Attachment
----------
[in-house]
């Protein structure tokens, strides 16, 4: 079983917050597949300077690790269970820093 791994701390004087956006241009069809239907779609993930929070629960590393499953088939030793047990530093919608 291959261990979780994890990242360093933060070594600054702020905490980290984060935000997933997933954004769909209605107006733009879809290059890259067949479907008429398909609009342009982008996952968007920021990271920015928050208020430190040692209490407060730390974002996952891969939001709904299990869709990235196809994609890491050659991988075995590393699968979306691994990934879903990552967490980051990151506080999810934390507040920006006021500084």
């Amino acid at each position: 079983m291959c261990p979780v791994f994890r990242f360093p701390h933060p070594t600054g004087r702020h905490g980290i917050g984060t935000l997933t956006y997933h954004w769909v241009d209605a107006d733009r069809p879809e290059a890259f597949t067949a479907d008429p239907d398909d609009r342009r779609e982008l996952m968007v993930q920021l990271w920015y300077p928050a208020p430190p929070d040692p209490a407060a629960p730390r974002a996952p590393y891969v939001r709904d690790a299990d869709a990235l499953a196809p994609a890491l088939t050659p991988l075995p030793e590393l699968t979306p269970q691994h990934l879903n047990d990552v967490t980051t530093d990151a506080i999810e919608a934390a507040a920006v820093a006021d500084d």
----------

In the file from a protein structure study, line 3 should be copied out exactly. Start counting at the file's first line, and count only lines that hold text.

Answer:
């Amino acid at each position: 079983m291959c261990p979780v791994f994890r990242f360093p701390h933060p070594t600054g004087r702020h905490g980290i917050g984060t935000l997933t956006y997933h954004w769909v241009d209605a107006d733009r069809p879809e290059a890259f597949t067949a479907d008429p239907d398909d609009r342009r779609e982008l996952m968007v993930q920021l990271w920015y300077p928050a208020p430190p929070d040692p209490a407060a629960p730390r974002a996952p590393y891969v939001r709904d690790a299990d869709a990235l499953a196809p994609a890491l088939t050659p991988l075995p030793e590393l699968t979306p269970q691994h990934l879903n047990d990552v967490t980051t530093d990151a506080i999810e919608a934390a507040a920006v820093a006021d500084d």